6 Small Towns in Central America to Slow Down Your Life

Modern life seems to be moving in a direction of fast paced multitasking and constant activity. As smart phones and computers continue to consume more and more time in our lives, it’s important to take a step back and chill out for a moment to maintain a healthy mind. Here’s a list of places to get away from the grind and slow down your life.

Bocas del Toro, Panama

On the Caribbean coast of Panama up near the border of Costa Rica lies an archipelago of islands that can truly be called an island paradise. The slow pace of life for the locals in the area moves at a pace that most North Americans can hardly even comprehend. The deep blue waters, gorgeous sandy beaches and lush jungles make just sitting on a fishing boat and staring at your surroundings a pleasurable activity. The locals survive on a diet of fish and the lobster in the area is some of the best you will ever come across.

Flores, Guatemala

Up in northern Guatemala lies a sleepy town on the banks of Lake Peten Itza. The old portion of the town is located on an island in the center of the lake connected by a small bridge. The area was once part of an ancient Mayan city and when you see the stunning location you can understand why. While it’s not uncommon to see a plethora of tourists at times due to it’s proximity to the Mayan Mecca of Tikal, the town still manages to hold it’s slow-paced charm.

Caye Caulker, Belize

Just 5 miles off the coast of Belize and into the Caribbean Sea lies a small limestone coral island. What is basically a glorified sandbar with some buildings on it, Caye Caulker is a place where the words ‘busy’ or ‘rush’ simply don’t exist. Some locals will tell you that the official slogan for  the island is ‘Go slow’ which the majority of the people on the island seem to be embodying on a daily basis.

Isla Omtepe, Nicaragua

Isla Omtepe is the largest volcanic island that is located inside a freshwater lake on planet earth. The island is composed of two volcanoes called Concepion and Maderas that form an hourglass shaped paradise. While there are 42,000 people that call the island home it feels like there are far fewer. Only one road connects the two major towns on the larger part of the island and small farms and villages can be found spread along the coast. It seems like the majority of people either walk or ride a bicycle and they have absolutely nothing to be in a hurry about.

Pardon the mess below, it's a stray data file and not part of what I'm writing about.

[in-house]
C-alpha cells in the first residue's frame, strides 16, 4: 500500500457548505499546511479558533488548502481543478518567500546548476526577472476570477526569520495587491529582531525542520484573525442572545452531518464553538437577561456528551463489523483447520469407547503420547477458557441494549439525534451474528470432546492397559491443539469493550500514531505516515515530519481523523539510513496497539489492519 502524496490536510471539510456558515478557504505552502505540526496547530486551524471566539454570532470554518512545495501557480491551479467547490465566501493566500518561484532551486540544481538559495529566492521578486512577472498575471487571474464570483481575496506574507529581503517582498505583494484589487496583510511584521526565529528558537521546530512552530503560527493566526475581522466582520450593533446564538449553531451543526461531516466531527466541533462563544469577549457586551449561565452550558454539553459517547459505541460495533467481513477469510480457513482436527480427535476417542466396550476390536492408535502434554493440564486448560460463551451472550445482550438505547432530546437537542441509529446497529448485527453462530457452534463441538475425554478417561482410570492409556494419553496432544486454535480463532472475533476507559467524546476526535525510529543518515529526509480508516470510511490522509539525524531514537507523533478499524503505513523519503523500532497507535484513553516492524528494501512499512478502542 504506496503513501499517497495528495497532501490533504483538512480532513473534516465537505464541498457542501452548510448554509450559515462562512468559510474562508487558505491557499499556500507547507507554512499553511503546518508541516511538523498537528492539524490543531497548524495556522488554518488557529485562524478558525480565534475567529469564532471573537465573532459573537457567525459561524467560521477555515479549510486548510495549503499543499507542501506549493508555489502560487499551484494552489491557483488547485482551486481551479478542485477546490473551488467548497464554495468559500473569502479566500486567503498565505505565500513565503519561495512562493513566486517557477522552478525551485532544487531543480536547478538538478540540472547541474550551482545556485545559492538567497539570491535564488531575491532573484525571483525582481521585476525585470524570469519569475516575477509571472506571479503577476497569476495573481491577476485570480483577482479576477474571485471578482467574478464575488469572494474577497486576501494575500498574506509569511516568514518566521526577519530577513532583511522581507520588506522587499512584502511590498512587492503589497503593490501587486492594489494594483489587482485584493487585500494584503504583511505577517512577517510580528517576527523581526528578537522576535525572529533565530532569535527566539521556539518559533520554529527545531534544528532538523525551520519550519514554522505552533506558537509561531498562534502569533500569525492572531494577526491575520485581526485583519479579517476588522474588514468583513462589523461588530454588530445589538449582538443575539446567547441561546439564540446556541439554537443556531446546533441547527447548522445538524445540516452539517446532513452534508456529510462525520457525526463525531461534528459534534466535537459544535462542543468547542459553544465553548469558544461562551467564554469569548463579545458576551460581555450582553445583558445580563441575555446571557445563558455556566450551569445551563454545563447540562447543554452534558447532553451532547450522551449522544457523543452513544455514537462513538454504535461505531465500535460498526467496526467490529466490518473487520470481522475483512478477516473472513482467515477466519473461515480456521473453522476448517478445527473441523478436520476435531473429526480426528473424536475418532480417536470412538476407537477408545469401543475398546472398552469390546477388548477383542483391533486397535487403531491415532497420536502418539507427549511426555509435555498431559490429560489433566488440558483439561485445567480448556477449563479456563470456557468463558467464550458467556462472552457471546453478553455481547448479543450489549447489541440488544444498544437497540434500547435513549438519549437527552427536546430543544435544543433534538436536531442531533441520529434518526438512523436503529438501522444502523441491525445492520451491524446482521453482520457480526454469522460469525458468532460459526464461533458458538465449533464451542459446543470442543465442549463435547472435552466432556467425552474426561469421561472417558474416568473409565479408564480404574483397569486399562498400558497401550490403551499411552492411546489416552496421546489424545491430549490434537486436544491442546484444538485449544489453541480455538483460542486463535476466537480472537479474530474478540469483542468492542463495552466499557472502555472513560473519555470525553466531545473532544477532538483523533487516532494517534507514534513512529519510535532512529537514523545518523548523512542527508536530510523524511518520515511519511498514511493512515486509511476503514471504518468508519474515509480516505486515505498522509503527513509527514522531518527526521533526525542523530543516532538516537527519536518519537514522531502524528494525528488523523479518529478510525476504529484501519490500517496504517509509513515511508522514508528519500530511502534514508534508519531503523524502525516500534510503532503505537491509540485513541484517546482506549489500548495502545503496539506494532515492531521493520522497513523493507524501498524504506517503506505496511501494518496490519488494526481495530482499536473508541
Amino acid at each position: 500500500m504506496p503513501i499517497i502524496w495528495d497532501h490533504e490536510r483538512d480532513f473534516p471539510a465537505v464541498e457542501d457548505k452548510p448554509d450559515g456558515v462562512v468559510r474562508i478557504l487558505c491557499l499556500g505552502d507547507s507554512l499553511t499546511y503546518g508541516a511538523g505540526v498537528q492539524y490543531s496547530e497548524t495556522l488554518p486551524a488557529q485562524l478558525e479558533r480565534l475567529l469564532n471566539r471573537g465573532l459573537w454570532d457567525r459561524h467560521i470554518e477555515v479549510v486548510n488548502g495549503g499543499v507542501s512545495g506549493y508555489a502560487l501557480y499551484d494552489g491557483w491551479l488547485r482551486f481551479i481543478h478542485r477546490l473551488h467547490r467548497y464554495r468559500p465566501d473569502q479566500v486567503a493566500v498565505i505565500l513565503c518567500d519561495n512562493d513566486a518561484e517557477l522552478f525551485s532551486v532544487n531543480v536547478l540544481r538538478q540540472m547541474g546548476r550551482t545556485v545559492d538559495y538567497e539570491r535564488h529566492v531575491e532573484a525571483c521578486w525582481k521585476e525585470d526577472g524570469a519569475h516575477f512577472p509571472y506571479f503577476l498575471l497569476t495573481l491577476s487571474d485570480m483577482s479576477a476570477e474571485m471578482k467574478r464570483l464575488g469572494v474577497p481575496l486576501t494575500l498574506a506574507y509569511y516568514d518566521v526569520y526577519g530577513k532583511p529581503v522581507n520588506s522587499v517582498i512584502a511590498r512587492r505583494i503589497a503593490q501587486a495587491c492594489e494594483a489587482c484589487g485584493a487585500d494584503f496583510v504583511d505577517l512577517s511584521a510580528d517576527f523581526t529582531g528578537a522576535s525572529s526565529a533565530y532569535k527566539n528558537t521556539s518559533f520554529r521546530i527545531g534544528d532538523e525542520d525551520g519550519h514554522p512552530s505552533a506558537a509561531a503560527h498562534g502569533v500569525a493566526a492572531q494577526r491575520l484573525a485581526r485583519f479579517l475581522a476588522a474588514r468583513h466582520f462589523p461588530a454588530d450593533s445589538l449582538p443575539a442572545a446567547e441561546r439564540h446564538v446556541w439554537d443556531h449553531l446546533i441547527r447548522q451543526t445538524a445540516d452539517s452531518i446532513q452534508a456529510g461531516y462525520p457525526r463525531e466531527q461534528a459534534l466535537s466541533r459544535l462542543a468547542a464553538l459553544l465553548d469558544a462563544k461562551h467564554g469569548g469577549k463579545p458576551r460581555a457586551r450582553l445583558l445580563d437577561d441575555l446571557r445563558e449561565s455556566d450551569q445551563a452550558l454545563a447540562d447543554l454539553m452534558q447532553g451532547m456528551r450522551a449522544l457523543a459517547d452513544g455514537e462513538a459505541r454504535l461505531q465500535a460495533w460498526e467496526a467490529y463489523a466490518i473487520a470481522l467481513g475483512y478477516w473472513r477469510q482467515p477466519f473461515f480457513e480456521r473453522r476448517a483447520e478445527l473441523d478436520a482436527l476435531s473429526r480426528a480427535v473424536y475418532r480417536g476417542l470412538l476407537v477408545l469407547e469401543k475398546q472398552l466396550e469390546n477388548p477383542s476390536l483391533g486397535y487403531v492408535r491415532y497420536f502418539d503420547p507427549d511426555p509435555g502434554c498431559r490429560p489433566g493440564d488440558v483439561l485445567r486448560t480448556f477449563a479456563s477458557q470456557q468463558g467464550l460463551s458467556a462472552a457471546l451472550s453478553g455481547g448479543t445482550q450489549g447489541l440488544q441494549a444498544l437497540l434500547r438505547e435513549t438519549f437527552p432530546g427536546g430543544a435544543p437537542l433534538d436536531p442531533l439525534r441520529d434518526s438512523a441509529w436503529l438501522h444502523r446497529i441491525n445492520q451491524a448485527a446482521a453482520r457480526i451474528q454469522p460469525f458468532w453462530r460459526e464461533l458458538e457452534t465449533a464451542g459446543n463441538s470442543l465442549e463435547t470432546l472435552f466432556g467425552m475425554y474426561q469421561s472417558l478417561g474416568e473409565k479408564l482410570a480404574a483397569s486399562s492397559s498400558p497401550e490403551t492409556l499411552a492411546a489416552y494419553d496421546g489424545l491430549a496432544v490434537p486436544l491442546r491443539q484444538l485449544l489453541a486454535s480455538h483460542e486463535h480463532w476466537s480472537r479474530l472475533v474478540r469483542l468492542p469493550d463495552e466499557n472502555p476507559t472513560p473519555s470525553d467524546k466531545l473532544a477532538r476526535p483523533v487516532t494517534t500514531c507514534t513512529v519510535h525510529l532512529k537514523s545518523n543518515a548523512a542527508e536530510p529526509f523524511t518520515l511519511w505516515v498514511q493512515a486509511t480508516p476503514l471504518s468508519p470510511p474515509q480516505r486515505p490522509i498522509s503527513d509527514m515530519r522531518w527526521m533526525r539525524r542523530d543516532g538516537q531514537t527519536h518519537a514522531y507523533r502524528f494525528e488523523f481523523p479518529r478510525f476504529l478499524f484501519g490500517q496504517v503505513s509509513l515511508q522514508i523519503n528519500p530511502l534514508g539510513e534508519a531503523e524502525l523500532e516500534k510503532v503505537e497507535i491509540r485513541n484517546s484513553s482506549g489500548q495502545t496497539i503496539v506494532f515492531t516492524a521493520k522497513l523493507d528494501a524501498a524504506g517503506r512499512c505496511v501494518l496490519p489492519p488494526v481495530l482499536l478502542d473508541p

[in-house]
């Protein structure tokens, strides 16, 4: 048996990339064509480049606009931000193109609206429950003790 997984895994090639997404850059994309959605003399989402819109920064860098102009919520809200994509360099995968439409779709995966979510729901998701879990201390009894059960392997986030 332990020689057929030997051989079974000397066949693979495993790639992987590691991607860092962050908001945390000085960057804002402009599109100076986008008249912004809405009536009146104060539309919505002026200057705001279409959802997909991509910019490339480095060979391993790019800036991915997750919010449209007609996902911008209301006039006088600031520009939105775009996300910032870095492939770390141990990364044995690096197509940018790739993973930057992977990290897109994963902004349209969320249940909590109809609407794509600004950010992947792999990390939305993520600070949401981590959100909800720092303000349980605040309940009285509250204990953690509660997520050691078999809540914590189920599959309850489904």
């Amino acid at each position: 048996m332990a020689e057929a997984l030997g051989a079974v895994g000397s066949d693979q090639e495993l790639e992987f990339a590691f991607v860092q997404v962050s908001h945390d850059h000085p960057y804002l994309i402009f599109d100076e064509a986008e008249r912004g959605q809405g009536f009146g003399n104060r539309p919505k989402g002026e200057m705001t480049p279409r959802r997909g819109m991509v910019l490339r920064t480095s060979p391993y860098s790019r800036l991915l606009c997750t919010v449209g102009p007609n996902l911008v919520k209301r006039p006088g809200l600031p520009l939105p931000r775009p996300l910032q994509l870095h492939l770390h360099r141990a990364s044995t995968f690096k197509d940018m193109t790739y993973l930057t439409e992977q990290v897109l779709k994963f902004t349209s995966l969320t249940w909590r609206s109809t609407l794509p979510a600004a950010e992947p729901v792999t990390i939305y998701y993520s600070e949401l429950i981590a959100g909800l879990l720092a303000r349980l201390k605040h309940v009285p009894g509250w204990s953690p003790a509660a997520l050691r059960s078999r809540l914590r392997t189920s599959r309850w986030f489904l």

Utila, Honduras

The Bay Islands off the Caribbean coast of Honduras create an environment that makes it hard to get out of a hammock. They are located at the tail end of the second largest barrier reef in the world which make for some epic scuba diving. Utila is the third smallest of the islands and is slowly becoming a haven for young backpackers looking to unwind. The local cuisine of fruit and fish combined with an extremely laid back attitude make it a great place to slow down your life.

La Libertad, El Salvador

Although La Libertad is a very popular surf destination for locals and tourists alike, it still holds on to a very slow paced mentality. With a gorgeous coastline and some seriously rugged breaks it’s a must visit for hammock enthusiasts, surfers and those who like to just hang out and eat some good street food. The Pacific seafood and shellfish is said to be some of the best in South America and it can be bought fresh from the sea on a daily basis.

By Alex Vere Nicoll

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